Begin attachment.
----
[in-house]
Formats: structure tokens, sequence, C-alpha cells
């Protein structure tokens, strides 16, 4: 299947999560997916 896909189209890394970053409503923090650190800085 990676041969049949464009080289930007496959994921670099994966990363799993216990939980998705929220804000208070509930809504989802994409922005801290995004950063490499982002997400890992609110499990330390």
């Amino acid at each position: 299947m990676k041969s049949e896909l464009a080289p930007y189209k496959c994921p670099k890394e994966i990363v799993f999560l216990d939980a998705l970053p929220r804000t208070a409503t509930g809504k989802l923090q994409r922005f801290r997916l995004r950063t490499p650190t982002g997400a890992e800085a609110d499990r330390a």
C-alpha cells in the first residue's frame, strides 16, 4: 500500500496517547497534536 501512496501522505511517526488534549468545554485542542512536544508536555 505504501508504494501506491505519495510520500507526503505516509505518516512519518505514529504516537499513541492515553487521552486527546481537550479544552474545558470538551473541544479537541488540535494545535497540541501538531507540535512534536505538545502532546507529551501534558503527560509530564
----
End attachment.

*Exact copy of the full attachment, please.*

[in-house]
Formats: structure tokens, sequence, C-alpha cells
């Protein structure tokens, strides 16, 4: 299947999560997916 896909189209890394970053409503923090650190800085 990676041969049949464009080289930007496959994921670099994966990363799993216990939980998705929220804000208070509930809504989802994409922005801290995004950063490499982002997400890992609110499990330390």
């Amino acid at each position: 299947m990676k041969s049949e896909l464009a080289p930007y189209k496959c994921p670099k890394e994966i990363v799993f999560l216990d939980a998705l970053p929220r804000t208070a409503t509930g809504k989802l923090q994409r922005f801290r997916l995004r950063t490499p650190t982002g997400a890992e800085a609110d499990r330390a």
C-alpha cells in the first residue's frame, strides 16, 4: 500500500496517547497534536 501512496501522505511517526488534549468545554485542542512536544508536555 505504501508504494501506491505519495510520500507526503505516509505518516512519518505514529504516537499513541492515553487521552486527546481537550479544552474545558470538551473541544479537541488540535494545535497540541501538531507540535512534536505538545502532546507529551501534558503527560509530564